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Britain’s rare birds get more common, as common birds get rarer

The views expressed are those of the author and are not necessarily those of Scientific American.


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More than half of the U.K.’s rarest birds have seen recent population increases, according to the 10th annual “State of the U.K.’s Birds” report (pdf).

Published by the Royal Society for the Protection of Birds (RSPB) in association with several local conservation groups, the report assesses the status of 210 bird species.

Of the 63 rarest U.K. bird species (those with fewer than 1,000 breeding pairs), nearly 60 percent have seen population increases. They include the osprey, corncrake, avocet, cirl bunting and stone-curlew, all of which have enjoyed the benefits of focused conservation programs.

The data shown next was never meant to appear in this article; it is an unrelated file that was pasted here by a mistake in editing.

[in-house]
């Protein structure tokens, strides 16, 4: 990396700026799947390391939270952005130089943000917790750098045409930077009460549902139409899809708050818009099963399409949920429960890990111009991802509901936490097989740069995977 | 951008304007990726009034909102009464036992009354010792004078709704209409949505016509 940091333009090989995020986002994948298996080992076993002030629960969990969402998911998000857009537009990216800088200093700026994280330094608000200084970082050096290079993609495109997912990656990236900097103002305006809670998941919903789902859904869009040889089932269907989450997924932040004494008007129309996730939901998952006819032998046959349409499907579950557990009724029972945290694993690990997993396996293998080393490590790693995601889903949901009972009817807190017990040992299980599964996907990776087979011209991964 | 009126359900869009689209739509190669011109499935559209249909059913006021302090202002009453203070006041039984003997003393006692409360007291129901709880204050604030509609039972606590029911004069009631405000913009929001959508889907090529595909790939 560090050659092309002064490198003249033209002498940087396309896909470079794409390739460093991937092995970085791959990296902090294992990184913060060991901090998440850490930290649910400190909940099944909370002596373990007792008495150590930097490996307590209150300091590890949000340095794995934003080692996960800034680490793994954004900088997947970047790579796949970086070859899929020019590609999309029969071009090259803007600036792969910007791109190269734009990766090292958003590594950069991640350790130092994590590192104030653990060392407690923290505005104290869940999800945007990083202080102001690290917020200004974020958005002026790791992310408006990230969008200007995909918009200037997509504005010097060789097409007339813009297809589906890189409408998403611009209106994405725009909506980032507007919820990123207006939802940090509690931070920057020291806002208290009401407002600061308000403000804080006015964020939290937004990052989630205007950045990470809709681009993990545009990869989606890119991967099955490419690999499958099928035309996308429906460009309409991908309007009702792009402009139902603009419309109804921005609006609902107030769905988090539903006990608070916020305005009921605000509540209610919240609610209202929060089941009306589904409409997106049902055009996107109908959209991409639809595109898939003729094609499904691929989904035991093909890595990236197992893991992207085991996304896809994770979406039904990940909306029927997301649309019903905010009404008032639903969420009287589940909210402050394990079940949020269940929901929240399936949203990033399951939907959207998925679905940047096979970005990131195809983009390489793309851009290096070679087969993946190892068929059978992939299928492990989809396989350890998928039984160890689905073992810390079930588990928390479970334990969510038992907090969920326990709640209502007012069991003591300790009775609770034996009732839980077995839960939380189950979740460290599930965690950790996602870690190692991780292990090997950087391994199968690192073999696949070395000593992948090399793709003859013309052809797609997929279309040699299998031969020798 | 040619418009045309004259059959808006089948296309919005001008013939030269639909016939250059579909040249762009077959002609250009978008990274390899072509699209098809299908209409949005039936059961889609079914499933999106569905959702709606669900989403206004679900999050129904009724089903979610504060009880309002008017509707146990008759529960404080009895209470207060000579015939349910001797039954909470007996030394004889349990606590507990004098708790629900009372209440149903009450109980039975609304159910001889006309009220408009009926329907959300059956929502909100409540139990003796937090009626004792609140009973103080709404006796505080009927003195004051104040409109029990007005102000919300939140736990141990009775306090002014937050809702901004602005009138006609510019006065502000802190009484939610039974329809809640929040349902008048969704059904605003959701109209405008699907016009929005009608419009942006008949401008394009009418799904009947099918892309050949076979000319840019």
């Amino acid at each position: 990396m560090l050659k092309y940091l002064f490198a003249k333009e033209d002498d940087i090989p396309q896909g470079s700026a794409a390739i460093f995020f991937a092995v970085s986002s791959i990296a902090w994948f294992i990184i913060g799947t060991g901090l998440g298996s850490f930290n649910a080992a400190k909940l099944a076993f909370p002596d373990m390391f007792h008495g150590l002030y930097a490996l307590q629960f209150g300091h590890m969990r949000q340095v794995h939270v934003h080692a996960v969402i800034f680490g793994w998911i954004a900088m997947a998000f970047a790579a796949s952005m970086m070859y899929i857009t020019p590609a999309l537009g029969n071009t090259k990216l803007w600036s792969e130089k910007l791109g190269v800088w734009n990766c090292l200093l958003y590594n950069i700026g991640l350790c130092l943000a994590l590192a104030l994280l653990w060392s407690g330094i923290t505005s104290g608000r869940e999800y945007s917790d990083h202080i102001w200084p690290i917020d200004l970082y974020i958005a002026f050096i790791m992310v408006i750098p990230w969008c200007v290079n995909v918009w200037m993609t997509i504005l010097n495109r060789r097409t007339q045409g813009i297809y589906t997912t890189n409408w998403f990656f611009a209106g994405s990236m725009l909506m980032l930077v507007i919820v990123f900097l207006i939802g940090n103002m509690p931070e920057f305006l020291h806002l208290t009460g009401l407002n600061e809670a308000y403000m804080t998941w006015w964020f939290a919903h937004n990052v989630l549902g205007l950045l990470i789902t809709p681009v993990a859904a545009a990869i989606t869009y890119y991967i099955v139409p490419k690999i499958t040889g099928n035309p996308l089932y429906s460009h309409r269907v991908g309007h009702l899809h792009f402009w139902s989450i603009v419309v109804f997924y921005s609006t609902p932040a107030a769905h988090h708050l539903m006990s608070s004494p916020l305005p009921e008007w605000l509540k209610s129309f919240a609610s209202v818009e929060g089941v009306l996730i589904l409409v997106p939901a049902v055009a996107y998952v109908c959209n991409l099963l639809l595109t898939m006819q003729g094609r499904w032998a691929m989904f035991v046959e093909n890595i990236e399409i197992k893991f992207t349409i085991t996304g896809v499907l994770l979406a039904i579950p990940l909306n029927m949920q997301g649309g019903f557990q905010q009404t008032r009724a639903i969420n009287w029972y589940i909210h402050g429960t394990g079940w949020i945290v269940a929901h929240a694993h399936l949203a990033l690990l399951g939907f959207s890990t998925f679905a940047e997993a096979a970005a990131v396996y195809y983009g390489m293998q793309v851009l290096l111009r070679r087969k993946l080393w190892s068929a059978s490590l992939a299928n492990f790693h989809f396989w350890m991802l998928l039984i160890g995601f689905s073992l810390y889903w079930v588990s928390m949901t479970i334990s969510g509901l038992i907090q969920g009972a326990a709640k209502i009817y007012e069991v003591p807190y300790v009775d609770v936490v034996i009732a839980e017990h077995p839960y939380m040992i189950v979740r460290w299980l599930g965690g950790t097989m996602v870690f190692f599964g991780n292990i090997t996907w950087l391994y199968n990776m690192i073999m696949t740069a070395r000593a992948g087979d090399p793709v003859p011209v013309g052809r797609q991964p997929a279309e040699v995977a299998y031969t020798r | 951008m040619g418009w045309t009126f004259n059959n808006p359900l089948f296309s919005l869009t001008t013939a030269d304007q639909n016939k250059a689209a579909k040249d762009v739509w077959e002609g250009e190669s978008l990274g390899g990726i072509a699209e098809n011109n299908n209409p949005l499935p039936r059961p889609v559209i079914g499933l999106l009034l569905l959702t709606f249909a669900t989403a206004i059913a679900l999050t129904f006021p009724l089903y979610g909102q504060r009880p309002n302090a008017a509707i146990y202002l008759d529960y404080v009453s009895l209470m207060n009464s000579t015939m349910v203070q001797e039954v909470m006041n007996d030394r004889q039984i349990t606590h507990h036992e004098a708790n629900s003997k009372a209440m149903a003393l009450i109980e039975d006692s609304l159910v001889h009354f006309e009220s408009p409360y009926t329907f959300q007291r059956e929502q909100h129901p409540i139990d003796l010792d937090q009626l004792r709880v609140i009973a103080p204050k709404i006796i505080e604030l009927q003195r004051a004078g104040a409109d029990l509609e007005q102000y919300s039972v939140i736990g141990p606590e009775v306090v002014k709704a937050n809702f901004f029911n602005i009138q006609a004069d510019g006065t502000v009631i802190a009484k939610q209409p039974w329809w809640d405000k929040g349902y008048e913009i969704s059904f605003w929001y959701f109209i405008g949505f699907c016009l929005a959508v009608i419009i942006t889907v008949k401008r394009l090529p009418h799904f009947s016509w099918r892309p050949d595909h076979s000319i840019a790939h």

At the same time, 28 percent of the rare birds have seen population drops. The common scoter, for example, is down to just 52 breeding pairs, and could go extinct in the U.K. in 10 years, according to the RSPB.

Amid this conservation success, 40 percent of Britain’s common birds have seen their populations contract. They include the linnet, nightingale, swift, guillemot, starling, house sparrow and red grouse. Skylark numbers have dropped 48 percent since 1970 across the U.K. In the same period, the corn bunting has lost 89 percent of its population and has disappeared from Northern Ireland. Two seabirds, the kittiwake and guillemot, are also in dramatic decline. Reasons for these fall offs vary, but the causes mostly boil down to habitat loss.

Image: A cirl bunting ( Emberiza cirlus), one of Britain’s rare birds that has enjoyed a population increase. Via Wikipedia

 

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